Lots on the Difficulty of Vulture Flight Photography. And the Pros and Cons of the 200-600 for Flight … « Arthur Morris/BIRDS AS ART

Lots on the Difficulty of Vulture Flight Photography. And the Pros and Cons of the 200-600 for Flight ...

What’s Up?

I’ve been down by the lake most every morning photographing the plentiful Black and Turkey Vultures, some days flight, some days 1200mm head portraits, and some days both. I have been so excited by my experience with the Ospreys at Sebastian Inlet that I am staying over on Friday night and will be there all day on Saturday; care to join me?

Speaking of which, nobody came up with the answer to the high-level exposure question in the Osprey Flying Circus blog post here. Only Guido Bee tried. Read my repsonse to his comment for a good clue and then post the correct answer.

Sebastian Inlet In-the-Field Sessions

If you would like to set up a Sebastian Inlet In-the-Field Session, please contact me via e-mail. Morning sessions will run from 7:30 until at least 9:30am. Afternoon sessions will be three hours with the start time determined by the wind and sky conditions. Cheap: $200 per session; do the full day for $350. Add $75 to any morning session for lunch in Vero Beach and an image review session. The weather is looking excellent for this coming Saturday. My schedule for the next two weeks is quite open so it is likely that I can fit my schedule to your needs. Lastly, if you live not-to-far away scheduling can be weather dependent.

Need System or Upgrade Advice?

These are certainly exciting and volatile times in bird and nature photography: Canon, Nikon, SONY? Upgrade or switch systems? Yikes! If you are thinking about switching or upgrading and have questions, feel free to call me on my cell at 863-221-2372 for a free ten-minute consultation. The only thing that I ask in return is that you make a firm commitment to use my B&H affiliate links or to buy from Bedford using the BIRDSASART discount code at checkout if you decide to go forward. Remember that Steve Elkins at Bedford can save you a few additional bucks on lens/camera/accessories packages. See the blog for his contact details. Either way, it will not cost you one penny more.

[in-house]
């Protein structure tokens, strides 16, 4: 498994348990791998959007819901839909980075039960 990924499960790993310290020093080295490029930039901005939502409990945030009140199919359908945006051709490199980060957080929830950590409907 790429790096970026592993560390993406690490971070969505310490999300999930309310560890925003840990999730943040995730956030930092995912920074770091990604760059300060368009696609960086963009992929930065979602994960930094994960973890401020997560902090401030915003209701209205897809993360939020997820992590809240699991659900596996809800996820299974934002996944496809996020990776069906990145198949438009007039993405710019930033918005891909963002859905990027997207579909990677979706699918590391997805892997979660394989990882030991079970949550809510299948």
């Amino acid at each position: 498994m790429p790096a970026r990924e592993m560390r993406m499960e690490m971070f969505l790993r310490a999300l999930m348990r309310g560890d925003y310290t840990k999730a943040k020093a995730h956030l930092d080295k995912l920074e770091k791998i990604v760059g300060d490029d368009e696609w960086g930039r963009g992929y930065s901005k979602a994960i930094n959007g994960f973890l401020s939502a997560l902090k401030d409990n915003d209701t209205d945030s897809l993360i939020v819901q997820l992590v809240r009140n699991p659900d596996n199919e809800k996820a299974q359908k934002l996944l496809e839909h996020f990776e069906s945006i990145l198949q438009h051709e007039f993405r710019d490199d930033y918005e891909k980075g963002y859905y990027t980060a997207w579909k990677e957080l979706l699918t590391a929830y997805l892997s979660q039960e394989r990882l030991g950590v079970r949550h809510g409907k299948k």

Be sure to leave a message if I do not pick up and I will get back to you. And please follow that up with an e-mail or a text stating your name and a good time for me to call you back. I spend lots of time each day walking, swimming, and watching football and baseball ๐Ÿ™‚ And napping.

IPT Updates

  • The Return to Bosque Reduced Rate Scouting IPT. NOV 26-28, 2019 — 3 FULL DAYS: $1199.00. Limit: 8/Openings: 6. Extra Day Options: Join me for one to three extra In-the-Field Days at the end of the IPT as follows: FRI 29 NOV, SAT 30 NOV, and SUN 1 DEC for only $300.00/day.
  • The 2020 San Diego 4 1/2-DAY BIRDS AS ART Instructional Photo-Tour (IPT) WED JAN 8, 2020 thru and including the morning session on SUN JAN 12: 4 1/2 days: $2099.(Limit: 8/Openings: 5)